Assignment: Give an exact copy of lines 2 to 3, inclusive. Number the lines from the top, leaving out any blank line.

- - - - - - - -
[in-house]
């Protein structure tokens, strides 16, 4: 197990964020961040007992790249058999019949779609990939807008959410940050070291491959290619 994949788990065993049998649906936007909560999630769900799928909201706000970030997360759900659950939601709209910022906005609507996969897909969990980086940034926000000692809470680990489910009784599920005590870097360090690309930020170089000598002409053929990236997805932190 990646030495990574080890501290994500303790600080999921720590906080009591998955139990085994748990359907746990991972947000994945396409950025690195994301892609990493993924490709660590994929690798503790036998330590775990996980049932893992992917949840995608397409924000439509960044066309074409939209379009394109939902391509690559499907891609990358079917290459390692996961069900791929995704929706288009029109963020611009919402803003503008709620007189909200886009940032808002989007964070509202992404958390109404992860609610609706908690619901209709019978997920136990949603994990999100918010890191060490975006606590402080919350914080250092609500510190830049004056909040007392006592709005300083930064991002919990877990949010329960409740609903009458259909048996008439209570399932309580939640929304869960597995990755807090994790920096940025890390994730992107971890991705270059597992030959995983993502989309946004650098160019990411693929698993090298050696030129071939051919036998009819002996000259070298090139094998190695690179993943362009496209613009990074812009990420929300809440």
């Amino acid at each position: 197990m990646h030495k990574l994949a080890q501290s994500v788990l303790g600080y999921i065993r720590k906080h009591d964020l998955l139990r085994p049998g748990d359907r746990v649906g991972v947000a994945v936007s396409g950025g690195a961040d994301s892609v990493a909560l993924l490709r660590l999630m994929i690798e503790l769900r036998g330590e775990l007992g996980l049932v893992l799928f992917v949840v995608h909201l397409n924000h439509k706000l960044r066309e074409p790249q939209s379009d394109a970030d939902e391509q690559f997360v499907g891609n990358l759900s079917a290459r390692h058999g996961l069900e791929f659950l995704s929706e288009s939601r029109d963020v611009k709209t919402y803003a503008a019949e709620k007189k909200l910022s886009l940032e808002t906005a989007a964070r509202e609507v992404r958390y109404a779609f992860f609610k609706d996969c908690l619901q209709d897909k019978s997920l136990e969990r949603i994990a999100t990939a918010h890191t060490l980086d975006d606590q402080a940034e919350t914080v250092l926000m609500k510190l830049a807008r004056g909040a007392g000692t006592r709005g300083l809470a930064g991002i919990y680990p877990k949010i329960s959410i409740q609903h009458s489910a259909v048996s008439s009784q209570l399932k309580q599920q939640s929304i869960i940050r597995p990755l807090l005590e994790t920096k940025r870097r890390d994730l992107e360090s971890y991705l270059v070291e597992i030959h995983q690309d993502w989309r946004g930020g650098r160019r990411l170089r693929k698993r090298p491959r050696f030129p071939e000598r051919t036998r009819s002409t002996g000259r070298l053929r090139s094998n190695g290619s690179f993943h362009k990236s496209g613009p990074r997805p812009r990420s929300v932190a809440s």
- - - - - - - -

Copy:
């Protein structure tokens, strides 16, 4: 197990964020961040007992790249058999019949779609990939807008959410940050070291491959290619 994949788990065993049998649906936007909560999630769900799928909201706000970030997360759900659950939601709209910022906005609507996969897909969990980086940034926000000692809470680990489910009784599920005590870097360090690309930020170089000598002409053929990236997805932190 990646030495990574080890501290994500303790600080999921720590906080009591998955139990085994748990359907746990991972947000994945396409950025690195994301892609990493993924490709660590994929690798503790036998330590775990996980049932893992992917949840995608397409924000439509960044066309074409939209379009394109939902391509690559499907891609990358079917290459390692996961069900791929995704929706288009029109963020611009919402803003503008709620007189909200886009940032808002989007964070509202992404958390109404992860609610609706908690619901209709019978997920136990949603994990999100918010890191060490975006606590402080919350914080250092609500510190830049004056909040007392006592709005300083930064991002919990877990949010329960409740609903009458259909048996008439209570399932309580939640929304869960597995990755807090994790920096940025890390994730992107971890991705270059597992030959995983993502989309946004650098160019990411693929698993090298050696030129071939051919036998009819002996000259070298090139094998190695690179993943362009496209613009990074812009990420929300809440």
């Amino acid at each position: 197990m990646h030495k990574l994949a080890q501290s994500v788990l303790g600080y999921i065993r720590k906080h009591d964020l998955l139990r085994p049998g748990d359907r746990v649906g991972v947000a994945v936007s396409g950025g690195a961040d994301s892609v990493a909560l993924l490709r660590l999630m994929i690798e503790l769900r036998g330590e775990l007992g996980l049932v893992l799928f992917v949840v995608h909201l397409n924000h439509k706000l960044r066309e074409p790249q939209s379009d394109a970030d939902e391509q690559f997360v499907g891609n990358l759900s079917a290459r390692h058999g996961l069900e791929f659950l995704s929706e288009s939601r029109d963020v611009k709209t919402y803003a503008a019949e709620k007189k909200l910022s886009l940032e808002t906005a989007a964070r509202e609507v992404r958390y109404a779609f992860f609610k609706d996969c908690l619901q209709d897909k019978s997920l136990e969990r949603i994990a999100t990939a918010h890191t060490l980086d975006d606590q402080a940034e919350t914080v250092l926000m609500k510190l830049a807008r004056g909040a007392g000692t006592r709005g300083l809470a930064g991002i919990y680990p877990k949010i329960s959410i409740q609903h009458s489910a259909v048996s008439s009784q209570l399932k309580q599920q939640s929304i869960i940050r597995p990755l807090l005590e994790t920096k940025r870097r890390d994730l992107e360090s971890y991705l270059v070291e597992i030959h995983q690309d993502w989309r946004g930020g650098r160019r990411l170089r693929k698993r090298p491959r050696f030129p071939e000598r051919t036998r009819s002409t002996g000259r070298l053929r090139s094998n190695g290619s690179f993943h362009k990236s496209g613009p990074r997805p812009r990420s929300v932190a809440s």